According to Slade, the challenge to the Safe Third Country Agreement is one of the most significant appeals of the session, as it deals with all refugee claimants who enter Canada from the United States.
"The Federal Court had struck down corresponding legislation, and the Federal Court of Appeal overruled them," Slade says. "This one is shaping up to be a really interesting case for the Supreme Court to weigh in on."
Slade also believes that the libel and slander case will attract attention because of its subject matter. The same goes for the voyeurism trial, as it involves hockey players at a time when the culture of Hockey Canada is under the microscope.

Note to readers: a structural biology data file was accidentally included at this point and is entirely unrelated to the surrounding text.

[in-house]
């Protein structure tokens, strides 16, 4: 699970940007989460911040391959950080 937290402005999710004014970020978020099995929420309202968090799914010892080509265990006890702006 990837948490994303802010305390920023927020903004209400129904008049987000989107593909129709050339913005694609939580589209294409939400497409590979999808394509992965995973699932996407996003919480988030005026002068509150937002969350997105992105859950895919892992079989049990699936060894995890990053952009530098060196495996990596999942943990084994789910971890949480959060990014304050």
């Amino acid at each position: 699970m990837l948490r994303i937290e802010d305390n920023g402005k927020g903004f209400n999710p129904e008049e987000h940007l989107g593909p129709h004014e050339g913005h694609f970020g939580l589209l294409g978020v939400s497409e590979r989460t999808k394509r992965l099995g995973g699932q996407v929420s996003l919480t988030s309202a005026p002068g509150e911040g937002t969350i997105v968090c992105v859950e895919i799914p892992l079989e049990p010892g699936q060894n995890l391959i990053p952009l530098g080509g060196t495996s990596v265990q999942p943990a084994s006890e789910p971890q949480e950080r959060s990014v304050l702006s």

November has four criminal hearings—two by leave, two as of right. The leave cases involve a case questioning the legality of policymaking a sobriety check in a person's driveway, and a case regarding whether a mandatory minimum driving prohibition could use time served under an existing prohibition in sentencing. The two as-of-right cases both involve murder trials.
Slade will be watching the sobriety check case closely.
"A lot of the law is pretty settled with respect to the police being able to do these road-side stops, but in this case adds a novel wrinkle in terms of what happens if a person ends up on private property before the test is done, and before the police officer is able to do the test," Slade says.
Rankin notes the time-served case is of particular concern as someone who practises inter-jurisdictionally in the West, as some provinces have never-ending pre-conviction prohibitions that rarely count.